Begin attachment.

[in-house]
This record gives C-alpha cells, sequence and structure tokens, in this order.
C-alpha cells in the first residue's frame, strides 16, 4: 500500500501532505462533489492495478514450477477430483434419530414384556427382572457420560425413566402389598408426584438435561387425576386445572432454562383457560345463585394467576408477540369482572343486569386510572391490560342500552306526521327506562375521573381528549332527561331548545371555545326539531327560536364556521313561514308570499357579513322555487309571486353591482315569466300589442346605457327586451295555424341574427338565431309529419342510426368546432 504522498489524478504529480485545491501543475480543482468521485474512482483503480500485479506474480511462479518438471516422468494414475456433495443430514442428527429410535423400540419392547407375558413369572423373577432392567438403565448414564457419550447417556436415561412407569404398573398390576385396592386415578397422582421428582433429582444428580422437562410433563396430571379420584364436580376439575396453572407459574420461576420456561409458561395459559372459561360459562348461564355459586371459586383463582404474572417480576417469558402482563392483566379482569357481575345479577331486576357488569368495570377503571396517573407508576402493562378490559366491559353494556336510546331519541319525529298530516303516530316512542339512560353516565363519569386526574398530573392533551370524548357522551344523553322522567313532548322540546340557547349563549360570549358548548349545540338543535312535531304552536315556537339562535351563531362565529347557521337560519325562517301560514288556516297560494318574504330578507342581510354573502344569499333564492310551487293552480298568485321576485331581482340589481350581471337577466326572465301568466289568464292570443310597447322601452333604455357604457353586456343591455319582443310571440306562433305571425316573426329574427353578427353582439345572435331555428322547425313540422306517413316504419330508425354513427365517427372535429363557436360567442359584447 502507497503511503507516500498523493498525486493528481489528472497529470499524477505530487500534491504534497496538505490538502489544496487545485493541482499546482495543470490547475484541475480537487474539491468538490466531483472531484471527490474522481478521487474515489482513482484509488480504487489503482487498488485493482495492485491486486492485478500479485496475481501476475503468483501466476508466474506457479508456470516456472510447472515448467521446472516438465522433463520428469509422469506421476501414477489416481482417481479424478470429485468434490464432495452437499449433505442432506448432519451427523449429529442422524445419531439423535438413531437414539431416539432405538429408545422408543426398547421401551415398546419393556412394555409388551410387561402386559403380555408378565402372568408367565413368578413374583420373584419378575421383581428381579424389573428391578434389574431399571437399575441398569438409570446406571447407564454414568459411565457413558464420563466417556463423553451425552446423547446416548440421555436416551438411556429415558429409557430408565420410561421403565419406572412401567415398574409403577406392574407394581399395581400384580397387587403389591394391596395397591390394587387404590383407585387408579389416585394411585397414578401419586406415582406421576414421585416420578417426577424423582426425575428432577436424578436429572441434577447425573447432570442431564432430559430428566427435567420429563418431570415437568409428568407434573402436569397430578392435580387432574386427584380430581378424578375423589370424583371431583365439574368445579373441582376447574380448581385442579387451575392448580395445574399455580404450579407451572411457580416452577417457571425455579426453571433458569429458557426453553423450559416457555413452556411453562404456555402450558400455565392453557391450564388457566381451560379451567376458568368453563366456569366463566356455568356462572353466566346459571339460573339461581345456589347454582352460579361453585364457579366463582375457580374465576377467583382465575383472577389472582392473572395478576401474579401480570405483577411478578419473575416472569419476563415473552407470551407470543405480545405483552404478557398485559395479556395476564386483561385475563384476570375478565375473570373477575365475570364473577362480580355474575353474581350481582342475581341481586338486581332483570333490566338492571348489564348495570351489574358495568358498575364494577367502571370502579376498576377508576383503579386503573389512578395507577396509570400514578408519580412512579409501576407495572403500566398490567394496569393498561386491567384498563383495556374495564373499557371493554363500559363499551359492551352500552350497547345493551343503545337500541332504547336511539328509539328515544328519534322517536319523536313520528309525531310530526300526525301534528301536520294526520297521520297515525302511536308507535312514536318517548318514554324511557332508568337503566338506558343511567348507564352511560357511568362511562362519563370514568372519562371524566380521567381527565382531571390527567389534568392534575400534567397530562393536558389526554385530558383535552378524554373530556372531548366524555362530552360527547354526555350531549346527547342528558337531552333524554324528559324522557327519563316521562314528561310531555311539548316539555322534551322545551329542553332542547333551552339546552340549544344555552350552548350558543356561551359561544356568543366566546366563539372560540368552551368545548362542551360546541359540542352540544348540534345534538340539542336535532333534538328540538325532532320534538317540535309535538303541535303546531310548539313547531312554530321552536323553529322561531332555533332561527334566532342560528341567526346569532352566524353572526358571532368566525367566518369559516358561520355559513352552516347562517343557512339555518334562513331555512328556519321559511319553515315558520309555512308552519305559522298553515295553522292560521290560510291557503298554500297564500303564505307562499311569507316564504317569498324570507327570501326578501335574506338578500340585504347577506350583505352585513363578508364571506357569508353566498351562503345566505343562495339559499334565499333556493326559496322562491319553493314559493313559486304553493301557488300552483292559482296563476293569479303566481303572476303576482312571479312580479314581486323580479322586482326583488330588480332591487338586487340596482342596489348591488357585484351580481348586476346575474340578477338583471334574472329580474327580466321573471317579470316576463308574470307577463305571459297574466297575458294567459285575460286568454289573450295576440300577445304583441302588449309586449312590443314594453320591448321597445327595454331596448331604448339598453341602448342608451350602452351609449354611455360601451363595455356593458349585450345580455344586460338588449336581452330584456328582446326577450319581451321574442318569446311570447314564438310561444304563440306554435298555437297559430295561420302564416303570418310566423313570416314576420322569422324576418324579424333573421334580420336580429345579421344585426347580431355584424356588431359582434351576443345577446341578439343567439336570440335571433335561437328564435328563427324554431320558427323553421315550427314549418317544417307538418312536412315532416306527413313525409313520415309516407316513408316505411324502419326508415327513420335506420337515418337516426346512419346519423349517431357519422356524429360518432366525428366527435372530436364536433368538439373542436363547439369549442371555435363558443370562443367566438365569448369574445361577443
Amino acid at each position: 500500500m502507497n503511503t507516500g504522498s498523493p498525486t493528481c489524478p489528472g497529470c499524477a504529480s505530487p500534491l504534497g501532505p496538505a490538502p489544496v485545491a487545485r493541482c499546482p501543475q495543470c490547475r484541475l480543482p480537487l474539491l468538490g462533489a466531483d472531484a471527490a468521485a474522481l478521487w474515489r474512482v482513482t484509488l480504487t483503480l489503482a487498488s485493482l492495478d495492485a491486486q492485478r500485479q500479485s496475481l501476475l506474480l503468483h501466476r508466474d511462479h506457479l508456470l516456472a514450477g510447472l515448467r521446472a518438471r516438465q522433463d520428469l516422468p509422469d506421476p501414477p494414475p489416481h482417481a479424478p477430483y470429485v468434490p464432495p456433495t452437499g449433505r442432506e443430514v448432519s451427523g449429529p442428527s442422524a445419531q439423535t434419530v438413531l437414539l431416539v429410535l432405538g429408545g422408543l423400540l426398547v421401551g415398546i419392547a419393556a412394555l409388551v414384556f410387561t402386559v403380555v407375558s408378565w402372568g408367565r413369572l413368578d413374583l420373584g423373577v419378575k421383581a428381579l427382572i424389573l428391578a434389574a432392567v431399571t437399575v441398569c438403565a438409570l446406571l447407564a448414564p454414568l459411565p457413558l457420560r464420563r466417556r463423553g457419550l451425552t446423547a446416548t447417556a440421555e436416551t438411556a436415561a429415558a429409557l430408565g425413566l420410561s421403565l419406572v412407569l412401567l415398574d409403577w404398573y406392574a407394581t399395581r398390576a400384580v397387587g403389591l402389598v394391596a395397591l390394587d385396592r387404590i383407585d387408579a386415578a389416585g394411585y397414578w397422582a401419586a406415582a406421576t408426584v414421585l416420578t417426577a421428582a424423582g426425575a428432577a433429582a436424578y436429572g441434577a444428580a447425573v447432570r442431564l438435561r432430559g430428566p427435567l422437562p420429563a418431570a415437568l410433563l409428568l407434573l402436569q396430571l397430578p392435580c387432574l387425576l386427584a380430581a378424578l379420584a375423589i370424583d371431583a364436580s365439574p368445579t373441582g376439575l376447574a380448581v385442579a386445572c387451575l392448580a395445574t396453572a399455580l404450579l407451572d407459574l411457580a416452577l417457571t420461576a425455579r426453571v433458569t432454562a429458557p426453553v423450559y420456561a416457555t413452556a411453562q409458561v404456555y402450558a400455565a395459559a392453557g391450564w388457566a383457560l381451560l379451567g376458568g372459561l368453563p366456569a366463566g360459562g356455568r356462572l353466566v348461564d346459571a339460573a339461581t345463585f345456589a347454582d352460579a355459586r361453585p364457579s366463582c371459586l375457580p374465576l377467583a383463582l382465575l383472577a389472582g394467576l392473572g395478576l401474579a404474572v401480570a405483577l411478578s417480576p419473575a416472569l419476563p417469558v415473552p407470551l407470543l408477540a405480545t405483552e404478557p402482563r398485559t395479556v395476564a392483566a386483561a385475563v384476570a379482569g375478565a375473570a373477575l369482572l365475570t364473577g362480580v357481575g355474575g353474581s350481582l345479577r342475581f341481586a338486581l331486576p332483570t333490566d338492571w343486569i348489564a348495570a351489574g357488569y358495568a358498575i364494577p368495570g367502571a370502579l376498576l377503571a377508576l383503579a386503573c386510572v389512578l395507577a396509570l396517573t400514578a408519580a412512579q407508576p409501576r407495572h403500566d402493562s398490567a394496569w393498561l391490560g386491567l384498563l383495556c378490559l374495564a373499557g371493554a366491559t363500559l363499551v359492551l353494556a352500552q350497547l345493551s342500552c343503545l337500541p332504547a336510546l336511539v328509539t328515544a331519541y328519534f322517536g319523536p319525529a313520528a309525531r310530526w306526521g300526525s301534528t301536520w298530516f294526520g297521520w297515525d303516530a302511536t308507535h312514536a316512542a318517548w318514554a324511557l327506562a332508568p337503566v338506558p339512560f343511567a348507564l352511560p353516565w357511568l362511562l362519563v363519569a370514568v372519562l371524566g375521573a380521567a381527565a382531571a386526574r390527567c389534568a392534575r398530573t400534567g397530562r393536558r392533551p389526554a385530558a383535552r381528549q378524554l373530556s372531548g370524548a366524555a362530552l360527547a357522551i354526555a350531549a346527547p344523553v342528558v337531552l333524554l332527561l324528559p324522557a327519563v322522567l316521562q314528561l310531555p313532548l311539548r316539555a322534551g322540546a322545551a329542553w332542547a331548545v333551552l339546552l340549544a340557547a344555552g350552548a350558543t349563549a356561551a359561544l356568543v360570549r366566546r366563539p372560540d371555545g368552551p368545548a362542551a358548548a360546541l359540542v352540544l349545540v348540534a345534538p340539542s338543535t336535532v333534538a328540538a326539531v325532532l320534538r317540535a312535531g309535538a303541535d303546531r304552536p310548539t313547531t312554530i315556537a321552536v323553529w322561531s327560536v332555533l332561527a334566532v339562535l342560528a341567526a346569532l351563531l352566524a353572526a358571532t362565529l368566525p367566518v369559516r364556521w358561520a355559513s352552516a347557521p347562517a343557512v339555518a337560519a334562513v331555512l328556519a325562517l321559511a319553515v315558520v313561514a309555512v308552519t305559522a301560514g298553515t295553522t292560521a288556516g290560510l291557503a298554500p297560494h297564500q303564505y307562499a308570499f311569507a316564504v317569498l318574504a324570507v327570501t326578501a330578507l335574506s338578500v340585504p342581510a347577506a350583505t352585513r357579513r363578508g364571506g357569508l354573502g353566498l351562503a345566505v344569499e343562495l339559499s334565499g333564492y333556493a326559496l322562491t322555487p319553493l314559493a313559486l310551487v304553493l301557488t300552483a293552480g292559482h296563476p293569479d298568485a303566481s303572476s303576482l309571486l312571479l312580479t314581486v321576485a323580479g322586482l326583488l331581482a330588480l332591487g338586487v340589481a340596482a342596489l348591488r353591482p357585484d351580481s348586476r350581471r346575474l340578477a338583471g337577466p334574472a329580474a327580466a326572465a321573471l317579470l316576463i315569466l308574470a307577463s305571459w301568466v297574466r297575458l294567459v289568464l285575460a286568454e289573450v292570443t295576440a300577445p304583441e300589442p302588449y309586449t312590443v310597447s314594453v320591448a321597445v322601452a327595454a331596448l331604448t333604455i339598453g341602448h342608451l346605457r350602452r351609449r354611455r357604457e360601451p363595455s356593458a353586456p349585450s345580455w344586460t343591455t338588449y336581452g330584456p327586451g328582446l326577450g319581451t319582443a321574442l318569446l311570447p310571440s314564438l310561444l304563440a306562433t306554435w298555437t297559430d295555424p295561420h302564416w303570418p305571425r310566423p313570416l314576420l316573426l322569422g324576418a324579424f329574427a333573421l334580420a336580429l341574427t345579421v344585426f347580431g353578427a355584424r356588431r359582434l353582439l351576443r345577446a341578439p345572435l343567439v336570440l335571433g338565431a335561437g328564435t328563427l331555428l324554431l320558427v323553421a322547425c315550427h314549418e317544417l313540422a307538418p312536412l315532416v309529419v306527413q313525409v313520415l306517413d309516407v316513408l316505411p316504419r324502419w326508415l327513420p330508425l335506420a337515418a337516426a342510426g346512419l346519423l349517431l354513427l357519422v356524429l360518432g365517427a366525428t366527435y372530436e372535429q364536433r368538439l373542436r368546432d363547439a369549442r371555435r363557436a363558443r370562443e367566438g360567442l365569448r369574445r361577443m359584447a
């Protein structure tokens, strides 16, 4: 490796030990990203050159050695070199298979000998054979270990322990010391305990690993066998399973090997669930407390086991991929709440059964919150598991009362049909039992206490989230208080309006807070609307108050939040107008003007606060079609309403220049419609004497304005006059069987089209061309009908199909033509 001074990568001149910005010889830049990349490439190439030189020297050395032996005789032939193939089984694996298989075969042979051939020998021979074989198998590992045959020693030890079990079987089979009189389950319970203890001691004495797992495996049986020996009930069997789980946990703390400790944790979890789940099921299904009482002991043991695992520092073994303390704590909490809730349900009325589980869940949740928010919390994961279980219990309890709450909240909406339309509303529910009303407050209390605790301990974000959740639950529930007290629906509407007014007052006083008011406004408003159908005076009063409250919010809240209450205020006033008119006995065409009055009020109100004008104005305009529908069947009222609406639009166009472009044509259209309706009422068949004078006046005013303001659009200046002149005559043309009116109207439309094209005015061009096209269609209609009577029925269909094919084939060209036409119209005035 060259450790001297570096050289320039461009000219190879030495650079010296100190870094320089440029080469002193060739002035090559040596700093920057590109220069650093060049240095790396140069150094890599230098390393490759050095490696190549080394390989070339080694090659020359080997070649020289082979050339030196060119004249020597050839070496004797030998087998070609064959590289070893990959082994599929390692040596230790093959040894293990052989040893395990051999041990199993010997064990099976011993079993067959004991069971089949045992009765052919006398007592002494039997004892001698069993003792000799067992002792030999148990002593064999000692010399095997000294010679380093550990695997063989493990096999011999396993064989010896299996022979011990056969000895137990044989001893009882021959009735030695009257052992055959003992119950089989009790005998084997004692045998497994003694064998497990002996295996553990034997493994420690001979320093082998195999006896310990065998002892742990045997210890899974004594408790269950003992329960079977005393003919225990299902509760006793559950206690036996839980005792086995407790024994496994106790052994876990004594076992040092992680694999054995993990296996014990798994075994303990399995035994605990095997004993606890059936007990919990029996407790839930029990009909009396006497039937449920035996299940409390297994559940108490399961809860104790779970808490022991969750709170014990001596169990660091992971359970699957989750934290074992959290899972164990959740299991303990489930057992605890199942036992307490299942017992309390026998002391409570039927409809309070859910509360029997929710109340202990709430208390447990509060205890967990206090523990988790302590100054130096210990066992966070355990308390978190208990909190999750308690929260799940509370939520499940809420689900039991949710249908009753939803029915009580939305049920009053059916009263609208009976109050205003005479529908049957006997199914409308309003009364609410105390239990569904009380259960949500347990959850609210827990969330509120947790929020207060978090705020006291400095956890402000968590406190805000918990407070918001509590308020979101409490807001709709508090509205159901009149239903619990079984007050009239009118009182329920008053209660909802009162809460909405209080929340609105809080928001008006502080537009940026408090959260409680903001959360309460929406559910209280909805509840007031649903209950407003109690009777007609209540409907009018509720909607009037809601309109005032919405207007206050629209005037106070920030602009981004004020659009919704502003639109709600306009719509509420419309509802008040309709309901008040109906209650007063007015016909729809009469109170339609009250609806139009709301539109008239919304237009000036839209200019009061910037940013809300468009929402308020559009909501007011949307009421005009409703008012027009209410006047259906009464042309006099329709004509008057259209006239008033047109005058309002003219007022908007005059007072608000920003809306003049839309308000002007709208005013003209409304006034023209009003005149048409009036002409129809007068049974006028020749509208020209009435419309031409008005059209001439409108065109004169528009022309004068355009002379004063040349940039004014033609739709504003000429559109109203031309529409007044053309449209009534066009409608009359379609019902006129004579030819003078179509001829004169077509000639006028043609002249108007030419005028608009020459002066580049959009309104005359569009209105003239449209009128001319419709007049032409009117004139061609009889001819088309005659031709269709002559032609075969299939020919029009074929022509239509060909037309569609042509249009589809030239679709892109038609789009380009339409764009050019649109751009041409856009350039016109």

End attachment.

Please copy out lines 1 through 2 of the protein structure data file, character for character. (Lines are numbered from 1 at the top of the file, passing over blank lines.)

[in-house]
This record gives C-alpha cells, sequence and structure tokens, in this order.